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Ontario: Double digit days are gone, weekend snow looms

The Weather Network logo The Weather Network 2018-10-23 The Weather Network
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This early week warm-up in southern Ontario is not only short lived, it's likely the last double digit days we'll see in the next several weeks. Tuesday's cold front will send temperatures falling and will spark up the lake-effect snow machine once again. More on the areas of concern for Wednesday morning's commute and a look at a messy storm system that could threaten weekend plans, below.

(See also: Explosive year for tropics; Willa makes 9th Category 5 storm)

WEATHER HIGHLIGHTS:

  • Cold front moves through on Tuesday, cooling temperatures and setting up potential for lake-effect rain and snow
  • Chance for light snow overnight Tuesday and into Wednesday morning as temperatures cool for the Dundalk and Shelburne areas
  • Large upper trough over eastern half of the country keeping the region below seasonal mid to late week with single digit highs for most
  • BE PREPARED: Monitor weather alerts for your area, here 
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LAST DOUBLE DIGIT DAY FOR WEEKS

As temperatures recovered to more comfortably seasonal values on Monday, Tuesday starts out on a similar note, but a cold front will mark the end of double digit days for a while. Although most of the day will be rain-free, scattered rain showers are possible with brief downpours that could mix with small hail/graupel in some places. We also can't rule out a rumble of thunder or two either.

TEMPERATURES FALL, A SHIFT IN THE WINDS

Between Tuesday night and Wednesday, a shift in the winds will bring much colder air back to southern Ontario from the northwest, dropping highs back into the single-digits for most of the region for the rest of the week. And with that cold air comes the renewed risk for lake-enhanced precipitation coming off of Lake Huron and Georgian Bay.

WATCH BELOW: ROUGH TIMING FOR SNOW, RAIN SHOWERS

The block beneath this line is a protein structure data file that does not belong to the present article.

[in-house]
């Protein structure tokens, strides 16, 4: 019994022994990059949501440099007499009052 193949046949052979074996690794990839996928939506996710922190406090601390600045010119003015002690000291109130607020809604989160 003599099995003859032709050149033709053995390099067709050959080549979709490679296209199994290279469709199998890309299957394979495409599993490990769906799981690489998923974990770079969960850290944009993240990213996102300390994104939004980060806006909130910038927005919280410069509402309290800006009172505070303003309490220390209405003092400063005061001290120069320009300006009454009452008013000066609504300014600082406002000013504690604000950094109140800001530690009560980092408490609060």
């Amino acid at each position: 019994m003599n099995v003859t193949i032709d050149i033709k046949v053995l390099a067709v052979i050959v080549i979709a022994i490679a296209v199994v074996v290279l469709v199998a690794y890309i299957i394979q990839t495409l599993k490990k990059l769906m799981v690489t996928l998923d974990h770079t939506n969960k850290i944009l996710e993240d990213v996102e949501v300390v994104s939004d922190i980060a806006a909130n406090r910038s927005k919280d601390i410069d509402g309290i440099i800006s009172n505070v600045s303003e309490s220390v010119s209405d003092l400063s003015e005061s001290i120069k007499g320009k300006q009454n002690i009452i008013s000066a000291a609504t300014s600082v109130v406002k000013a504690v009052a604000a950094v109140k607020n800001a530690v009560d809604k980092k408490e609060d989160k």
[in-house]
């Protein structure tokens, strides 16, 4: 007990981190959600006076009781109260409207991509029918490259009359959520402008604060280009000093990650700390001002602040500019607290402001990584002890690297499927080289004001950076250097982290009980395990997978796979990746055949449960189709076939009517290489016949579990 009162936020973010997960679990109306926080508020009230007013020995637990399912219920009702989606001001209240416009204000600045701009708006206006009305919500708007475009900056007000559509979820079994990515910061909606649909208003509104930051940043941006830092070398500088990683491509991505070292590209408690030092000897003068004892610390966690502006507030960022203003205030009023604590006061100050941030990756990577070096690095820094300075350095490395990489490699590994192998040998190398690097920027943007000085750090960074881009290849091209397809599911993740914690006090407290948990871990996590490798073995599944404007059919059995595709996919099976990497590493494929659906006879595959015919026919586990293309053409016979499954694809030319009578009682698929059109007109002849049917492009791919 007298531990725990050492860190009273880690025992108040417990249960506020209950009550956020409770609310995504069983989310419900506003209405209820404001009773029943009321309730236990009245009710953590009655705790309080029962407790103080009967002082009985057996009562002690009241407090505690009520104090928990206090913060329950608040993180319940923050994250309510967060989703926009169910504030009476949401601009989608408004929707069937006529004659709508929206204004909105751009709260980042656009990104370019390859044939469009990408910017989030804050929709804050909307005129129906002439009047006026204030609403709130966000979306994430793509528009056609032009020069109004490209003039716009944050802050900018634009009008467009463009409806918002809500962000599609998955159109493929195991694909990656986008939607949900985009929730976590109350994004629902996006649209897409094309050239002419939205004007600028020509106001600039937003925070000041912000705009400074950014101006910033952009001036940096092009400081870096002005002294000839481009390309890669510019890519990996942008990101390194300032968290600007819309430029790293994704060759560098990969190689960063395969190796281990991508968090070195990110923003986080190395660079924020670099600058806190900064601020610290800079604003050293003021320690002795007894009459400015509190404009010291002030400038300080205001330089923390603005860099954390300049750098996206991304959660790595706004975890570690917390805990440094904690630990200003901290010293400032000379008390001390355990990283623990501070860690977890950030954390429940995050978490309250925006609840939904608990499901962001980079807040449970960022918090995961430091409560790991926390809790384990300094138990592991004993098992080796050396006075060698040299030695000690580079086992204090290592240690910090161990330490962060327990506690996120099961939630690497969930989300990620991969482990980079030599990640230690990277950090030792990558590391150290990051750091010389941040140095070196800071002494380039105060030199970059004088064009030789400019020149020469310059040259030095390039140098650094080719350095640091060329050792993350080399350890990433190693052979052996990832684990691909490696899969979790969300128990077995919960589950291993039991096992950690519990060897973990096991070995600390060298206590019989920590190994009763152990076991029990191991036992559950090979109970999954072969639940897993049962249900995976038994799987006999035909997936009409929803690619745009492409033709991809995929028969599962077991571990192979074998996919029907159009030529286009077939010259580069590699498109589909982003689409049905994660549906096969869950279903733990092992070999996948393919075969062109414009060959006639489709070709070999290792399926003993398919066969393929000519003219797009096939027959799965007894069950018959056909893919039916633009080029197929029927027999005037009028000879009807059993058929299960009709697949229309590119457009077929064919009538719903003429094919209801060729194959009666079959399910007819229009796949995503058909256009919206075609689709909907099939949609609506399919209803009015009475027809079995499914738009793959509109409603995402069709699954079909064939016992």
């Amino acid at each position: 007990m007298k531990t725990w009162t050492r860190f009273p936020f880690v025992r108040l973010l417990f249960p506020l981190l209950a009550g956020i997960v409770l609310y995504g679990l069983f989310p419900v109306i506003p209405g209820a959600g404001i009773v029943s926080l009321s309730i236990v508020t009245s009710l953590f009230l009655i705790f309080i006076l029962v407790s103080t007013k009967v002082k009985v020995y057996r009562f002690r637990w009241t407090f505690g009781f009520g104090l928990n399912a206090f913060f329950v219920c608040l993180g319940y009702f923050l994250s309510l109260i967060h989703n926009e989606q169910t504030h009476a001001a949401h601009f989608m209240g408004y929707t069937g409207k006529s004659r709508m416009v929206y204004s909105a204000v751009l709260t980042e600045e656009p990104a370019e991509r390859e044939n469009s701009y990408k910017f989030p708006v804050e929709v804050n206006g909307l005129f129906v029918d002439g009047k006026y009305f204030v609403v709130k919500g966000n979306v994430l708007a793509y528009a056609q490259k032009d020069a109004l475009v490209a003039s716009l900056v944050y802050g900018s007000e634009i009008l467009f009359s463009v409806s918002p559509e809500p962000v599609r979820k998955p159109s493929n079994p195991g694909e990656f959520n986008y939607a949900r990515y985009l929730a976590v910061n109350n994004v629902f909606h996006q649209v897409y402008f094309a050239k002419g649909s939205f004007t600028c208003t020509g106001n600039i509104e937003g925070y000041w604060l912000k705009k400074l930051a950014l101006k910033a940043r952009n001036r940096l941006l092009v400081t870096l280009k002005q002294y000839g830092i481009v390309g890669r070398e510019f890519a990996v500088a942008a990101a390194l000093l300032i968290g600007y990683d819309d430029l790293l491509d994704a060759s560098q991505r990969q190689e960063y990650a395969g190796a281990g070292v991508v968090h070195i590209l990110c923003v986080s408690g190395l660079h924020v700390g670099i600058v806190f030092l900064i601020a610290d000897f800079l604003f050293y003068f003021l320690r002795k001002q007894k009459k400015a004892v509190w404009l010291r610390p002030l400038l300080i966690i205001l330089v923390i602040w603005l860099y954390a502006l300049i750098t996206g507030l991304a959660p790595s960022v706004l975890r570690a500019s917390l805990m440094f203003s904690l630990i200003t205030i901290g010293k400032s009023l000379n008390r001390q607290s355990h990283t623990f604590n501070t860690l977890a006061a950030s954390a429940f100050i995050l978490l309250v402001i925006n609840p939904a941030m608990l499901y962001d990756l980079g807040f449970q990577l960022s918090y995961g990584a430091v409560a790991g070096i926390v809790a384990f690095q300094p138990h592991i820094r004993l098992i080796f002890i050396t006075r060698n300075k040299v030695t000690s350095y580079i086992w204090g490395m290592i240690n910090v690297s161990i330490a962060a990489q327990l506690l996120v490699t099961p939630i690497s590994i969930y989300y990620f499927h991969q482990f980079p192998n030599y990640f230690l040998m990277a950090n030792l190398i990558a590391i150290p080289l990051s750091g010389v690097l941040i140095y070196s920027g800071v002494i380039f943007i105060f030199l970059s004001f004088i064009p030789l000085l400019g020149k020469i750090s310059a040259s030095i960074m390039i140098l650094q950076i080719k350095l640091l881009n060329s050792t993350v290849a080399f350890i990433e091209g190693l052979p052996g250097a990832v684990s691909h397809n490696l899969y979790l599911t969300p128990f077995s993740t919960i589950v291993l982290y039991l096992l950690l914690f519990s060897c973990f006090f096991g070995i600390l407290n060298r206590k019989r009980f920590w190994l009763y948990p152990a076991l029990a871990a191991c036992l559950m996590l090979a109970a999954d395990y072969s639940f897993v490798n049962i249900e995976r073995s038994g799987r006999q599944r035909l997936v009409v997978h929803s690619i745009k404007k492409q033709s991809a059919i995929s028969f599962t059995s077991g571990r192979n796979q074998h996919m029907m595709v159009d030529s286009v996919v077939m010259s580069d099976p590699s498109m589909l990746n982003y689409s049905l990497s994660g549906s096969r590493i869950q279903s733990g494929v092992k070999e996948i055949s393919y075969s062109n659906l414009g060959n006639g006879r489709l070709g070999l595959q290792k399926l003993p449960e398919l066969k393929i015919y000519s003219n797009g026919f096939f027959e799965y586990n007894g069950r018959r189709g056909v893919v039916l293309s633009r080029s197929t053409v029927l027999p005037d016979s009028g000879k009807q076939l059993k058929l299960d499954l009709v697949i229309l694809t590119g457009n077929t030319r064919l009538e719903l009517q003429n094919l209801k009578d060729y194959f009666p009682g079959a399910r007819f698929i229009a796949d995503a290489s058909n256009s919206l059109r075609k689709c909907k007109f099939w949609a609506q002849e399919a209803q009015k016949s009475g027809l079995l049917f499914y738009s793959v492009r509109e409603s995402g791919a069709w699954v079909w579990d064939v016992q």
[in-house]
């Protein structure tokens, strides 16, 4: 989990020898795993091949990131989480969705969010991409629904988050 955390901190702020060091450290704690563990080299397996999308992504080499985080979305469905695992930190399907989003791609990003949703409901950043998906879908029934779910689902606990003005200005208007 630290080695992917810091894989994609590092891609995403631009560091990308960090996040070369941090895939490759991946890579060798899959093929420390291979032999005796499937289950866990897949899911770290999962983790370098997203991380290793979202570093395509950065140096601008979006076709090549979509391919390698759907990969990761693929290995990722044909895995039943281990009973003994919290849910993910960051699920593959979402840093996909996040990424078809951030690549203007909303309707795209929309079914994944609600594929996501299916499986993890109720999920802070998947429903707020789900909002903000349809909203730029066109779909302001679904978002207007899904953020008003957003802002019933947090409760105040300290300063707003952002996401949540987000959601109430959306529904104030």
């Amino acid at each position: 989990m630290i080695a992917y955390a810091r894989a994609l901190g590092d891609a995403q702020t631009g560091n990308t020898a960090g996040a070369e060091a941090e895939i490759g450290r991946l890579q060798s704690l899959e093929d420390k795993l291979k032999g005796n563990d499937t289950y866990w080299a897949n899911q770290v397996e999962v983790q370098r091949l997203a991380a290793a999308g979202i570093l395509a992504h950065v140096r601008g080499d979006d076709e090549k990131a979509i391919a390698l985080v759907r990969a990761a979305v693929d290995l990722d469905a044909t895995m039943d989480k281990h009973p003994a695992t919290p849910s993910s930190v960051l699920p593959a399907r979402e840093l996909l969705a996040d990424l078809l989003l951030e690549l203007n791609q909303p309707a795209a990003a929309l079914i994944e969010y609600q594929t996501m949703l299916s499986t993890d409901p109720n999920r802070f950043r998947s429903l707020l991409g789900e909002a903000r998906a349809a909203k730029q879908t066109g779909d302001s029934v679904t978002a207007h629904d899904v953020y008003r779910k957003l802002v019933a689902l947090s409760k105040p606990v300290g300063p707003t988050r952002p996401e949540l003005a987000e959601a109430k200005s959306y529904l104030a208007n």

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WEDNESDAY MORNING COMMUTE TIMES COULD BE JEOPARDIZED 

With that cold air creeping back in, meteorologists are closely watching the Dundalk Highlands region in the pre-dawn hours of Wednesday for the development of lake-effect snow, which could impact the morning commute. 

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In this slightly elevated region, temperatures are expected to be at the freezing mark or below through the overnight hours, leading to potential snowfall accumulation in the area between Mount Forest, Shelbourne, and Owen Sound. A few centimetres of snow are possible during this time, with the potential for it to increase under a persistent lake-effect band.

This could make Wednesday morning's drive along Highway 10 and Highway 6 a little more difficult than usual, so be sure to leave some extra time for yourself that morning if you live in this area.

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Back down in the GTA, and across Ontario in general, cold air will linger over the region until the end of the week, keeping daytime high temperatures in the single digits and around 5ºC below normal into the weekend. On the bright side, after the cold front passes by on Tuesday, mainly sunny skies can be expected across much of southern Ontario to end off the week.

EYES ON A SIGNIFICANT WEEKEND SYSTEM

Looking ahead to next weekend, a significant storm -- born from the remnants of Hurricane Willa -- is expected to track up the U.S. East Coast, while an Alberta clipper dives into the Great Lakes region. The interaction between these features will be the driving factor behind our weekend forecast, and that's making for a tricky forecast. It's possible that this system will remain well to our east with little to no impact. 

A wintry mix, or even the first significant snowfall for some parts of southern Ontario isn't out of the question however, depending on how these systems progress. Higher terrain away from Lake Ontario, and parts of eastern Ontario are more likely to see the flakes fly and this is one story we'll be watching closely for the rest of the week.

FROM THE MET DESK: FIRST LOOK AT POTENTIAL WINTRY WEEKEND

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LAYER UP FOR HALLOWEEN

Colder than normal temperatures are expected to dominate the last days of October, including Halloween, with that chilly pattern persisting into the start of November as well.

"This is NOT the start of winter just yet," says Weather Network meteorologist Dr. Doug Gillham. "There are signs that milder weather will attempt to surge back into our region at times, but at this point confidence is low as to whether the warmer weather will actually make it back into southern Ontario for any significant length of time." 

A more likely scenario would see some back and forth swings in temperature, which are typical for the time of year. 

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WATCH BELOW: EYES ON WILLA - FROM A CATEGORY 5 HURRICANE TO A CANADIAN WINTER STORM

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